updated 02:10 pm EDT, Tue September 26, 2006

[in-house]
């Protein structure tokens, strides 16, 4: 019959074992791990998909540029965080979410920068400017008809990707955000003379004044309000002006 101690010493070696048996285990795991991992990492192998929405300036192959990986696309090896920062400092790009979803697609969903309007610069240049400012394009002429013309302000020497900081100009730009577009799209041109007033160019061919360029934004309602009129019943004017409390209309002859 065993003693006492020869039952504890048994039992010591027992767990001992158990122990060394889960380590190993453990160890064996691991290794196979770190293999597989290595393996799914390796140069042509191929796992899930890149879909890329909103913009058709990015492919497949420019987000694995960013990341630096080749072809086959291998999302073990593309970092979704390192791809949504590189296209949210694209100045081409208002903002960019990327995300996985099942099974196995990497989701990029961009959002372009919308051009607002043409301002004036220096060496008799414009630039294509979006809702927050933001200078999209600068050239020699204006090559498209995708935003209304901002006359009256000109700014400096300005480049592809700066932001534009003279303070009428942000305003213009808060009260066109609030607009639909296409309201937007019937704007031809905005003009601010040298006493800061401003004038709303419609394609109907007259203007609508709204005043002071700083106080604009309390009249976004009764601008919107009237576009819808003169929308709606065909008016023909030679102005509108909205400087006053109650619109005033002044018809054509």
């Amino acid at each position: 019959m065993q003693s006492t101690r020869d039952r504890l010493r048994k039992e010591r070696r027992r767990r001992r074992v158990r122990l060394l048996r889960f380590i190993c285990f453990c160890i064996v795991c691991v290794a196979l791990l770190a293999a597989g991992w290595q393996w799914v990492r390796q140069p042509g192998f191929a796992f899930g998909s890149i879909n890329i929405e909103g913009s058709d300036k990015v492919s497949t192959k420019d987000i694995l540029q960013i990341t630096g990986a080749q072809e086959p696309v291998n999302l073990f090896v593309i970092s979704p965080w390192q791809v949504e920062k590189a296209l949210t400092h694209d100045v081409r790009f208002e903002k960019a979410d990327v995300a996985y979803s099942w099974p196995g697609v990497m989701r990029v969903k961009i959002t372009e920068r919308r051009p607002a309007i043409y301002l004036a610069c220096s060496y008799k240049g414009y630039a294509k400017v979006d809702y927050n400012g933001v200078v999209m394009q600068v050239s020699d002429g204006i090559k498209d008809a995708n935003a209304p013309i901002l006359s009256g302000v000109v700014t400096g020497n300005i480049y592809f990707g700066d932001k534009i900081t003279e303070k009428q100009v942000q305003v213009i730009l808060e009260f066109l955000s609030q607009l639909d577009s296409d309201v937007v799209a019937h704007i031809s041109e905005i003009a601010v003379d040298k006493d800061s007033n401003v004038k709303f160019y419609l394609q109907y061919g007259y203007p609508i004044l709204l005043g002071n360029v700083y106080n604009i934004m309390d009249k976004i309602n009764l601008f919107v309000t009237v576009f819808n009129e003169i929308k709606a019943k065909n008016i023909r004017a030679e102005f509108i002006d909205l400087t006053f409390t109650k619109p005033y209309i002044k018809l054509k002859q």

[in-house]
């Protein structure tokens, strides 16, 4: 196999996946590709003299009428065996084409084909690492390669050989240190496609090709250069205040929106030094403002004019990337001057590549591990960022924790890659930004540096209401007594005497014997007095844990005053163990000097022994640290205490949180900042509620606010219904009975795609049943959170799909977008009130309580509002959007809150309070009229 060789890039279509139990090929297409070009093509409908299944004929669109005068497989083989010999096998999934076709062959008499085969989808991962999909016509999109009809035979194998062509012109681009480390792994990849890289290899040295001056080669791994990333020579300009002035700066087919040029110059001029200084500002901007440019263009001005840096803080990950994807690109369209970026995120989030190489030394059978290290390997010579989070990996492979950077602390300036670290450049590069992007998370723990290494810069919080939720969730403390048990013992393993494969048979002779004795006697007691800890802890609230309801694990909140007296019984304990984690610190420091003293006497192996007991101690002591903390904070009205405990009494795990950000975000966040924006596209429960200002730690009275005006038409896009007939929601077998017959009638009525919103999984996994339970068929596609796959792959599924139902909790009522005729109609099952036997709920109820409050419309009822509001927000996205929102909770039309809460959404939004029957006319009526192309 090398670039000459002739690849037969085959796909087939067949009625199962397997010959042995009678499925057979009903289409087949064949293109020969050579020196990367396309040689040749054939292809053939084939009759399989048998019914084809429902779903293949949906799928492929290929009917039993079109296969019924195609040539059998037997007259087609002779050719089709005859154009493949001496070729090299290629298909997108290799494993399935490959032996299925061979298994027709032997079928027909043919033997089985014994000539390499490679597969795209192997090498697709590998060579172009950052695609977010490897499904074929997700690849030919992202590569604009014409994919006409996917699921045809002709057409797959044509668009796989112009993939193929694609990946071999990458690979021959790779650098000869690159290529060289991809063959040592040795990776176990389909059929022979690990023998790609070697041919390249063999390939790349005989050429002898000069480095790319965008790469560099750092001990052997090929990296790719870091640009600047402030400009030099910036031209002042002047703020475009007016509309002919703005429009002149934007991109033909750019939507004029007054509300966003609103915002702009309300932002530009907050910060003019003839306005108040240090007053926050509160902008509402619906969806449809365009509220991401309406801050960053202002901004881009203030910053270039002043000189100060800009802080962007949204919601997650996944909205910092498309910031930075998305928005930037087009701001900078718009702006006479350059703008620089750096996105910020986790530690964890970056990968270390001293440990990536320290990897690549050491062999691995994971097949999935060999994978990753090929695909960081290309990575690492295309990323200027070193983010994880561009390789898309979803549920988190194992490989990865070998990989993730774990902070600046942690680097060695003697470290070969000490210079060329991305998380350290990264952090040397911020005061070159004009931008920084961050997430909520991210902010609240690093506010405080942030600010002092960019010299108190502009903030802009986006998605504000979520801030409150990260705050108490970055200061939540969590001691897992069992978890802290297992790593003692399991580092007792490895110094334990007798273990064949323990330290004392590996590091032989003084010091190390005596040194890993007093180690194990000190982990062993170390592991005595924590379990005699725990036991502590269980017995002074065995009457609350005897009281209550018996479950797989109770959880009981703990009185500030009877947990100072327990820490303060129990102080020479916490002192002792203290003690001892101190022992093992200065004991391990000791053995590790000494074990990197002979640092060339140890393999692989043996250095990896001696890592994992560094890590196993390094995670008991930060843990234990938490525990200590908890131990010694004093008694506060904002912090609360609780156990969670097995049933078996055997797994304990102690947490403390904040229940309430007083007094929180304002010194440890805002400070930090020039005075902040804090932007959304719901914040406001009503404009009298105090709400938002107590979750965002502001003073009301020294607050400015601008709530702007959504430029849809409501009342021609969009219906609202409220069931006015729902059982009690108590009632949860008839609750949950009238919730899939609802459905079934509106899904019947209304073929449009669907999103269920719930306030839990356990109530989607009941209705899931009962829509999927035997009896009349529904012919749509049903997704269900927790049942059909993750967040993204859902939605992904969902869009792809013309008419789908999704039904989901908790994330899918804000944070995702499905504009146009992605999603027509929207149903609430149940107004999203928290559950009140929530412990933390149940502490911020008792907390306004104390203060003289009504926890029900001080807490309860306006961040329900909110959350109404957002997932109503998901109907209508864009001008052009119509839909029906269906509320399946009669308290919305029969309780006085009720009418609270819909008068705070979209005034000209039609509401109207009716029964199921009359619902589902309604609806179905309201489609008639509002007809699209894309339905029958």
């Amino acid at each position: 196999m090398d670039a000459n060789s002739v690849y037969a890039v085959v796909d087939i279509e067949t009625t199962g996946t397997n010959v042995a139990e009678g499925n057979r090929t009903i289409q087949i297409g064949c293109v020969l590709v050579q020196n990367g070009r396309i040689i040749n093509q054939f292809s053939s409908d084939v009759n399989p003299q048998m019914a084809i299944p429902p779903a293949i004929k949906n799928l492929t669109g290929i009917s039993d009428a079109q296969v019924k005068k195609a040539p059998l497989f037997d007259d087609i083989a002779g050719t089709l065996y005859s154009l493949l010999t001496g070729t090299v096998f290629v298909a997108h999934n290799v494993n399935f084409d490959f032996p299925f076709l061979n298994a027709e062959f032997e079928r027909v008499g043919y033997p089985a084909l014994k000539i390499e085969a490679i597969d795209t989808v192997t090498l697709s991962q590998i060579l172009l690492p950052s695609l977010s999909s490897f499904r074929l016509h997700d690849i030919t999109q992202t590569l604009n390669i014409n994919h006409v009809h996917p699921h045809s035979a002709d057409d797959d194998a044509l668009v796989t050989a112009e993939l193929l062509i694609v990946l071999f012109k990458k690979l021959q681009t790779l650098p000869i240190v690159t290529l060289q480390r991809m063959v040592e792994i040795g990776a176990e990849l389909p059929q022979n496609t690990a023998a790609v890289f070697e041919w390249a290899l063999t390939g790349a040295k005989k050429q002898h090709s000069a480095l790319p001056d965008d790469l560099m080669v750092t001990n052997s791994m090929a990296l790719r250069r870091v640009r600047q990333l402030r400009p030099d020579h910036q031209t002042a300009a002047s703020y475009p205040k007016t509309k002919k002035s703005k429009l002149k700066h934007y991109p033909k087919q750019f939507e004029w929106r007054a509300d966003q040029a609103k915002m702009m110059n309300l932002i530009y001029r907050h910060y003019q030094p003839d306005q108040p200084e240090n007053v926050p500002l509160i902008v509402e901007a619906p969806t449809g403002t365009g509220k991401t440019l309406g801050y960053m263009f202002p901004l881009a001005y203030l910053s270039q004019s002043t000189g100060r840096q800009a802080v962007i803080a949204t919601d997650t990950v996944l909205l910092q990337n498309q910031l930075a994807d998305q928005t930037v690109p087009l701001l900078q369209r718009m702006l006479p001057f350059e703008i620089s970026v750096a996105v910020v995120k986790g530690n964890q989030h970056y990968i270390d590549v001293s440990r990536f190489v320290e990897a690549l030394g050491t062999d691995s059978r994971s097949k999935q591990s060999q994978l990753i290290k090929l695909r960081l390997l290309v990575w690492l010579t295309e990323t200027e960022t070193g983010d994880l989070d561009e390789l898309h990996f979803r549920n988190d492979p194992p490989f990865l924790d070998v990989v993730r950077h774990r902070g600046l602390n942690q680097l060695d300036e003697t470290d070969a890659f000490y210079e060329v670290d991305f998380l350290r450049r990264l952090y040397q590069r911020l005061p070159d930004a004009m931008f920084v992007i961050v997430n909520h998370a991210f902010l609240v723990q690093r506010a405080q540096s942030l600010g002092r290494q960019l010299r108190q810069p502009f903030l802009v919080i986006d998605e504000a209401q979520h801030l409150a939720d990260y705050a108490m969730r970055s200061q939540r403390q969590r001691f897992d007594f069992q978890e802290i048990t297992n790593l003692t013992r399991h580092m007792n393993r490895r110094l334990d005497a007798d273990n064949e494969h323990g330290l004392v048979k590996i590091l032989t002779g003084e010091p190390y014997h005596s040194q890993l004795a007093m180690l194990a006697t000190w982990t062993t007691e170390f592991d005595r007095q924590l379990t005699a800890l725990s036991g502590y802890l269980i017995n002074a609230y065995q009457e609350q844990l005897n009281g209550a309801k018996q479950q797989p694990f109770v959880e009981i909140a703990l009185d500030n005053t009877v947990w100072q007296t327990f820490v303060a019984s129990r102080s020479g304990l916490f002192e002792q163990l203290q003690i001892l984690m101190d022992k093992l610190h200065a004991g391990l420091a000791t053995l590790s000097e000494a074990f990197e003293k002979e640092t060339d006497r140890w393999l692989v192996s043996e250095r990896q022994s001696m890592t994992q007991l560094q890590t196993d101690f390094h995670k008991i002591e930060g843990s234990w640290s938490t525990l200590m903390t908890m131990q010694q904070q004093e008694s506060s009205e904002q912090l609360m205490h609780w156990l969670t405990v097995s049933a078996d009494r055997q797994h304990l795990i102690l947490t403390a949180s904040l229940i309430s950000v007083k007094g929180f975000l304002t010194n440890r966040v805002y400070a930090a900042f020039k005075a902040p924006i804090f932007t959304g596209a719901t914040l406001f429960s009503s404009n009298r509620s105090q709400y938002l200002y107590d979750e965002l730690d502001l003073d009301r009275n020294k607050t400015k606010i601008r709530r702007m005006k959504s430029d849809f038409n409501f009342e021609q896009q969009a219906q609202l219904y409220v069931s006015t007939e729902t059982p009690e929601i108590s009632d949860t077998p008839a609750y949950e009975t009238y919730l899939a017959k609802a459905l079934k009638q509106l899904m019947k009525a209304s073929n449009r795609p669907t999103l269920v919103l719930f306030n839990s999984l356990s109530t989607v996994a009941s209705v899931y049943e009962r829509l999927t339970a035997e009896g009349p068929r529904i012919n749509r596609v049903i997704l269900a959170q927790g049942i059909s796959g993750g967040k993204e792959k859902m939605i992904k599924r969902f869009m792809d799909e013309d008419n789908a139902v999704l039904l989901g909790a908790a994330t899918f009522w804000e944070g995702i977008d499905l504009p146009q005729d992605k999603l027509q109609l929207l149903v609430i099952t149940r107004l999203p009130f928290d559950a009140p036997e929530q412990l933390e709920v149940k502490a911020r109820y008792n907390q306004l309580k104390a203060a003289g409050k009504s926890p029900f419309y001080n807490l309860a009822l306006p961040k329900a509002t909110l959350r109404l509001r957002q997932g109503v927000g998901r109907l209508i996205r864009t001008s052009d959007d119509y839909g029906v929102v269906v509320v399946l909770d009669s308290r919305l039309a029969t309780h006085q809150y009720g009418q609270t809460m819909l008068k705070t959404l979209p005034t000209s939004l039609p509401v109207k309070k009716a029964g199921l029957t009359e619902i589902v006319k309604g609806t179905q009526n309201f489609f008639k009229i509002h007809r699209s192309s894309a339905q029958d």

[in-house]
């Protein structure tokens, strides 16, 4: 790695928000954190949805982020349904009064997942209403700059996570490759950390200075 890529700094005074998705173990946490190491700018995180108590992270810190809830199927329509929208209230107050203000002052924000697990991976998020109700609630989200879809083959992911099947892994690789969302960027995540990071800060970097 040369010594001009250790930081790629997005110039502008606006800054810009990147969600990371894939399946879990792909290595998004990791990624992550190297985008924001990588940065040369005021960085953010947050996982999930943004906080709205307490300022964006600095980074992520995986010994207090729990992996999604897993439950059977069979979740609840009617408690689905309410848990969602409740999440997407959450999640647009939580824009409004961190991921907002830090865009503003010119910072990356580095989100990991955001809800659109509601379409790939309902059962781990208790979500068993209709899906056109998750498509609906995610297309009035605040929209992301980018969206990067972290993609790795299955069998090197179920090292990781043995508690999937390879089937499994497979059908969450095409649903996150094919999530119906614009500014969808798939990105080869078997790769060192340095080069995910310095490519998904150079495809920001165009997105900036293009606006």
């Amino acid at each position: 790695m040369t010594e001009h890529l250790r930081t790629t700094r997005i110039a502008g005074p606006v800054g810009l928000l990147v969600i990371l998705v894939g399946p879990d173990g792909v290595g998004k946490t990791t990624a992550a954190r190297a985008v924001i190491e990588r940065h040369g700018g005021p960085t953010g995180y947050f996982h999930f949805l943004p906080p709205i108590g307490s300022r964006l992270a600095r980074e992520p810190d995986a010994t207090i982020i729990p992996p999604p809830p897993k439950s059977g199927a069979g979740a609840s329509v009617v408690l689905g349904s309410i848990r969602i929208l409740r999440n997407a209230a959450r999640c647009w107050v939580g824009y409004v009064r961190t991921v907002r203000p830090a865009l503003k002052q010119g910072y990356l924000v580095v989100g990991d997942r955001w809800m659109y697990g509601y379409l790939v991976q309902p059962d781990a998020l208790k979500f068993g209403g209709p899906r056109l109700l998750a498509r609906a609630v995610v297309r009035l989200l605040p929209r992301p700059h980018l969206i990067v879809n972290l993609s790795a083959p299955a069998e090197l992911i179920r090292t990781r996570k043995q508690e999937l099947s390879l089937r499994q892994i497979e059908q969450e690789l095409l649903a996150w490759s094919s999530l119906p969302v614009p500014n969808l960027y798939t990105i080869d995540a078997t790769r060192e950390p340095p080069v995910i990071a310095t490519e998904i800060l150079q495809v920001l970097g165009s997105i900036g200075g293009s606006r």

Microsoft has been criticized in the past for its slowness in acknowledging the success of web-based services that aren't under its control: Windows Live Spaces has done little to usurp MySpace's hold on social networks, while YouTube rival Soapbox is still in a public testing stage. A sign that Microsoft is willing to take a more aggressive approach was revealed today by its introduction of a second, more advanced social networking site. Named Wallop, the new site is the offspring of Microsoft's research labs and promises a more experimental format than any of its challengers. A relatively new addition is live chat: users can socialize with each other live in the web browser. Page owners can similarly change the layout of their sites visually without having to use the code sometimes required on other networks. More radical still is the business model. Instead of the advertising that dominates MySpace, Wallop asks users to buy some of the animation and music elements that customize their homepages for between $1 and $4 each. The company hopes that the more competitive socialites will be willing to occasionally pay for the privilege of a more individualized space. Access is currently limited to e-mail requests and invitations from the company and other members, resembling the format once used by the college-only Facebook.